Foreign governments face ban on owning British newspapers - effectively blocking Abu Dhabi-led Telegraph takeover

The government plans to ban foreign governments from owning British newspapers and magazines - effectively blocking an Abu Dhabi-led takeover of the Daily and Sunday Telegraph.

The commitment was set out in the House of Lords this afternoon in an amendment to the third reading of the Digital Markets Act, which is currently making its way through Parliament.

Culture minister Lord Parkinson said: "We will amend the media merger regime explicitly to rule out newspaper and periodical news magazine mergers involving ownership, influence or control by foreign states."

He added: "Under the new measures the secretary of state would be obliged to refer media merger cases to the Competition and Markets Authority (CMA) through a new foreign state intervention notice."

The secretary of state, the peer said, would be obliged to block deals found to contravene the CMA's tests.

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The move was welcomed by The Spectator's chairman, the veteran journalist Andrew Neil, in a Sky News interview.

He told Politics Hub with Adam Parsons the government was effectively forced into the move due to the swell of political opposition to the proposed takeover of the Telegraph titles and The Spectator magazine by RedBird-IMI.

Mr Neil argued the deal was technically dead, and added: "Our understanding is that there would be no cut-off point. The cut-off point is zero per cent. Redbird will not be able to dilute this.

"Our understanding is that a foreign government can have no percentage in this kind of deal and the other good thing that we learned just a couple of hours ago is that it explicitly includes The Spectator... We're covered by this too."

He confirmed he would have left his position had the RedBird takeover gone through.

The US-Abu Dhabi joint venture is 75% owned by Sheikh Mansour, vice president of the United Arab Emirates (UAE).

The future of the Telegraph titles has been the subject of fierce debate in Conservative circles since RedBird circumvented a formal auction by repaying money owed to Lloyds Bank by former owners the Barclay family, who had put the newspapers up as security.

Former Tory leaders Lord Hague and Iain Duncan Smith opposed the takeover arguing that it was inappropriate for significant media assets to be effectively owned by a foreign state.

Scores of MPs have backed that opposition.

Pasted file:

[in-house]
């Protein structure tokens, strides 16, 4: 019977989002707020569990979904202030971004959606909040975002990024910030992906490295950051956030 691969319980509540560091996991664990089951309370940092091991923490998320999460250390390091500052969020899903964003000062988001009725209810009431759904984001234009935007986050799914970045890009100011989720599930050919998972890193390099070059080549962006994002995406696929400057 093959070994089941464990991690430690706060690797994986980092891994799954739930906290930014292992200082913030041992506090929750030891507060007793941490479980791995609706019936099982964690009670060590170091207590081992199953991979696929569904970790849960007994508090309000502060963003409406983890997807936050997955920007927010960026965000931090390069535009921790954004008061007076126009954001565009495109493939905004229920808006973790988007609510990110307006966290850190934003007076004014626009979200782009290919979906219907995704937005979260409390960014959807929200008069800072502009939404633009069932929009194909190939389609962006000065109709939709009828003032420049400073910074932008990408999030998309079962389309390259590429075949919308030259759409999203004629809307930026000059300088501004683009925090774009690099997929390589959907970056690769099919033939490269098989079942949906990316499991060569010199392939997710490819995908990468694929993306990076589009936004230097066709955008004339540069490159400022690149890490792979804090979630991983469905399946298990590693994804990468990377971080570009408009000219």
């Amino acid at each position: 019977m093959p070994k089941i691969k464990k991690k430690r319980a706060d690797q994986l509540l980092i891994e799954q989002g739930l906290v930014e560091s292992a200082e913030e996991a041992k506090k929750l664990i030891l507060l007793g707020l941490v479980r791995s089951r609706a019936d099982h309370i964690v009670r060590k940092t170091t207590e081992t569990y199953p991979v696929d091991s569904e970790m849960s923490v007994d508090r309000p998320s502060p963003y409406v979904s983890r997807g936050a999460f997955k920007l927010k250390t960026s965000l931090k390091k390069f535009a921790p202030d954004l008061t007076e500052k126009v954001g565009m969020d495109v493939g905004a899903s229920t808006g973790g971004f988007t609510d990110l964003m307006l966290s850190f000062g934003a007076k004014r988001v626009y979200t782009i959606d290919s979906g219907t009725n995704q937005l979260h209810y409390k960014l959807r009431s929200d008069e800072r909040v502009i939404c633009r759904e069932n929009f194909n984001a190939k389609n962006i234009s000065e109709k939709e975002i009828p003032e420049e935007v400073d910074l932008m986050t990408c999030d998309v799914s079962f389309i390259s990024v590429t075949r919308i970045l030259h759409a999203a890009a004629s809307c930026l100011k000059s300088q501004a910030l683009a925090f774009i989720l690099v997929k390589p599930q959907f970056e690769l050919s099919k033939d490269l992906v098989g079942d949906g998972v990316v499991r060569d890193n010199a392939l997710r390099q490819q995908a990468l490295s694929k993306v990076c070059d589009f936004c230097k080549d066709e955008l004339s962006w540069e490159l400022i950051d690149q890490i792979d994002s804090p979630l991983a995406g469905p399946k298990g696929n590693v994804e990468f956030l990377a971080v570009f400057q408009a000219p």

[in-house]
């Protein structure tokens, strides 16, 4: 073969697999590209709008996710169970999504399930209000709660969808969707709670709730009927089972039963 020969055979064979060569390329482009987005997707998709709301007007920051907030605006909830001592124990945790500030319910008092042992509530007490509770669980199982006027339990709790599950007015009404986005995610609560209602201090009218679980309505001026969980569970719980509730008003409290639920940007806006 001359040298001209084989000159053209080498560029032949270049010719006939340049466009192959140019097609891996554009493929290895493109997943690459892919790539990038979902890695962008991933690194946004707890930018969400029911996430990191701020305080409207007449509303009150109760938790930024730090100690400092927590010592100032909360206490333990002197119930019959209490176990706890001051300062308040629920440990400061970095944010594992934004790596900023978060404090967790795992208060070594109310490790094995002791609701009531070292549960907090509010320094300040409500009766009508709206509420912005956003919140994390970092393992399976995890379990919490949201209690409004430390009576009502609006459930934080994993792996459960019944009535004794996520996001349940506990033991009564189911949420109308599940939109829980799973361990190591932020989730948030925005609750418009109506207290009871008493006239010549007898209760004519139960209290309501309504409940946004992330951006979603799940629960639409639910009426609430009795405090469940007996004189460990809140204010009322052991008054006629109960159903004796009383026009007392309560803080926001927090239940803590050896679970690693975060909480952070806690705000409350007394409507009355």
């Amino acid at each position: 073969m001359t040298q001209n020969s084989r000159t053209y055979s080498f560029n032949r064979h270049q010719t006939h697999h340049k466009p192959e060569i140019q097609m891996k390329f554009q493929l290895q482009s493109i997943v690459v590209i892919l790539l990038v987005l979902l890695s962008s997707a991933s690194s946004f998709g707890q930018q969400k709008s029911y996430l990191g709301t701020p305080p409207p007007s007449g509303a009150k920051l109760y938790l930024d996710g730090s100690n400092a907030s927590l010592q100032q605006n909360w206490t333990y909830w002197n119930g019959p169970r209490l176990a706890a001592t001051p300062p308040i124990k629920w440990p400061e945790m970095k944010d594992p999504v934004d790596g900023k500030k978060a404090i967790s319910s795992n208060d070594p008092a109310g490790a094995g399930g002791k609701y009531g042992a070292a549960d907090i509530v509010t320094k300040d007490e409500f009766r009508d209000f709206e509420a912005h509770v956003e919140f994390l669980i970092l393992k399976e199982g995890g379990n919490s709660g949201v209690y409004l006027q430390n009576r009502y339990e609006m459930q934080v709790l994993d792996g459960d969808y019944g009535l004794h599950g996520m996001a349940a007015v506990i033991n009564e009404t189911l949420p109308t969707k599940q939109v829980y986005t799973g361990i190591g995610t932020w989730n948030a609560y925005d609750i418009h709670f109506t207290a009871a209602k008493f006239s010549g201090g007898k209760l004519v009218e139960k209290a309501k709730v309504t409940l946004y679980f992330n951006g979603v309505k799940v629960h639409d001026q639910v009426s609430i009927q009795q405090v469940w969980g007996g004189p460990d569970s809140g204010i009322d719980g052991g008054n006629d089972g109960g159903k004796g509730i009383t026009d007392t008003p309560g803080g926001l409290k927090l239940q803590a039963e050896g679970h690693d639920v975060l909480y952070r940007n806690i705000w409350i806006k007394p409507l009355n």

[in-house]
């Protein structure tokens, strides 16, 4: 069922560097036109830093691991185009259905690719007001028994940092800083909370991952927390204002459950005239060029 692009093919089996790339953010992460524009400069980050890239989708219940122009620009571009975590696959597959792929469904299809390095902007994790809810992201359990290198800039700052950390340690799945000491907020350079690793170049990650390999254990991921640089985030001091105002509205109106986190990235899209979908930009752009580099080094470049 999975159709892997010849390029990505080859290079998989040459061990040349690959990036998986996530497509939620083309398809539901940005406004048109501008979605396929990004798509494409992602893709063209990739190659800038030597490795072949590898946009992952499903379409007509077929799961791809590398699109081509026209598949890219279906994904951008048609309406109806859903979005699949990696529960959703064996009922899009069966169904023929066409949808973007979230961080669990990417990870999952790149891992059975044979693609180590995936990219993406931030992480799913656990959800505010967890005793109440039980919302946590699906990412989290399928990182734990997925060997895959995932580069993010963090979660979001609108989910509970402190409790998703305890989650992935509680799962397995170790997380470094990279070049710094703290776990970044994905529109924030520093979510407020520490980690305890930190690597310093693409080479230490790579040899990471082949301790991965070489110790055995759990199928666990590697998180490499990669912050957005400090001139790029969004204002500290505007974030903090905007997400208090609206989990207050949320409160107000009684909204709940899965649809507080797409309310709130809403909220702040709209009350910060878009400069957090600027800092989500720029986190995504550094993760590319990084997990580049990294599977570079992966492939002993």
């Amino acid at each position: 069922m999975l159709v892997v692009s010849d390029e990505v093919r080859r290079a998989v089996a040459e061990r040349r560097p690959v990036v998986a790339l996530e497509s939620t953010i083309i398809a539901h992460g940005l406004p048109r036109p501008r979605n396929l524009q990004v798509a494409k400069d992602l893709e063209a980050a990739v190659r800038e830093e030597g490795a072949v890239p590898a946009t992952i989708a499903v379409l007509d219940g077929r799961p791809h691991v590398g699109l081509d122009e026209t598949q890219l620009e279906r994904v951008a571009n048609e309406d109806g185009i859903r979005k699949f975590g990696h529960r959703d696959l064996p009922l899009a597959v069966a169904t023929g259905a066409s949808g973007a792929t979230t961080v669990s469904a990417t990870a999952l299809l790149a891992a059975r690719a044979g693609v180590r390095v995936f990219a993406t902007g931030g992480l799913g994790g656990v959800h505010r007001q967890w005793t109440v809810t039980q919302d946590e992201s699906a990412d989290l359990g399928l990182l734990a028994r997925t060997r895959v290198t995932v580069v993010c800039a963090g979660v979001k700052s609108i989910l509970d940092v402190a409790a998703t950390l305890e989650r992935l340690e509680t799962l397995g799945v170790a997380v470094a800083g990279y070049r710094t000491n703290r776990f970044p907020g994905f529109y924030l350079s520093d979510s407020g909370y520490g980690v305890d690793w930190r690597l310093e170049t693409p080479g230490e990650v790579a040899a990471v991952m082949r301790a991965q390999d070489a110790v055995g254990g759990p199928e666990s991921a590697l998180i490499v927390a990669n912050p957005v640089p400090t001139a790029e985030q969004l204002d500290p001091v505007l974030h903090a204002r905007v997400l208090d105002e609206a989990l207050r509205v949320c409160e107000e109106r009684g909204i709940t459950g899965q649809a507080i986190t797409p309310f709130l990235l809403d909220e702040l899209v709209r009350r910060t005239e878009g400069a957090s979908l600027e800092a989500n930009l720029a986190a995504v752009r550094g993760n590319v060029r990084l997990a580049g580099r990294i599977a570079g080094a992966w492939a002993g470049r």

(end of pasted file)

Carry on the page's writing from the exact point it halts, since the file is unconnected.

Culture Secretary Lucy Frazer referred the takeover to Ofcom and the CMA earlier this year on public interest grounds, effectively freezing the deal and leaving the Telegraph in limbo, the shares formally sitting with the Barclay family.

She is currently considering whether to ask the CMA to carry out a more in-depth "phase two" investigation that could take up to six months.

RedBird-IMI fronted by former CNN executive Jeff Zucker has consistently argued that Sheikh Mansour is investing in a personal capacity and pledged an independent editorial structure to prevent influence over content.

The government will not spell out the details of the legislation at this stage and it remains unclear what level of state investment might be permitted.

While the government's amendment would block the 75% stake proposed in the RedBird-IMI deal, smaller minority stakes that do not grant control may be permitted.

That may leave the way clear for RedBird-IMI to restructure its deal, with RedBird Capital taking a larger stake or inviting in other investors.

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Lord Rothermere, owner of the Daily Mail, and Rupert Murdoch's News UK, owner of The Times, The Sun and Sunday Times, remain interested in a stake in the Telegraph having been outmanoeuvred in the original auction.

Another potential investor is Sir Paul Marshall, a co-owner of GB News.

If RedBird-IMI is blocked or cannot restructure the deal they insist they control the shares and retain the right to manage the onward sale of the titles. They are likely to face opposition from the Barclay family, who may try to retain control by raising fresh funding.

A spokesperson for RedBird-IMI said it was "extremely disappointed" by the effective blocking of the deal.

It said the proposed takeover was a "fully commercial undertaking" and that it would "now evaluate our next steps".

The proposed legislation could send a mixed message to overseas investors, particularly the UAE, which the government has enthusiastically courted as a partner in key industries.

The UAE has pumped money into numerous high-profile projects as part of a £10bn five-year investment programme, including wind farms and life sciences, and has been approached about a potential stake in the Sizewell C nuclear power station.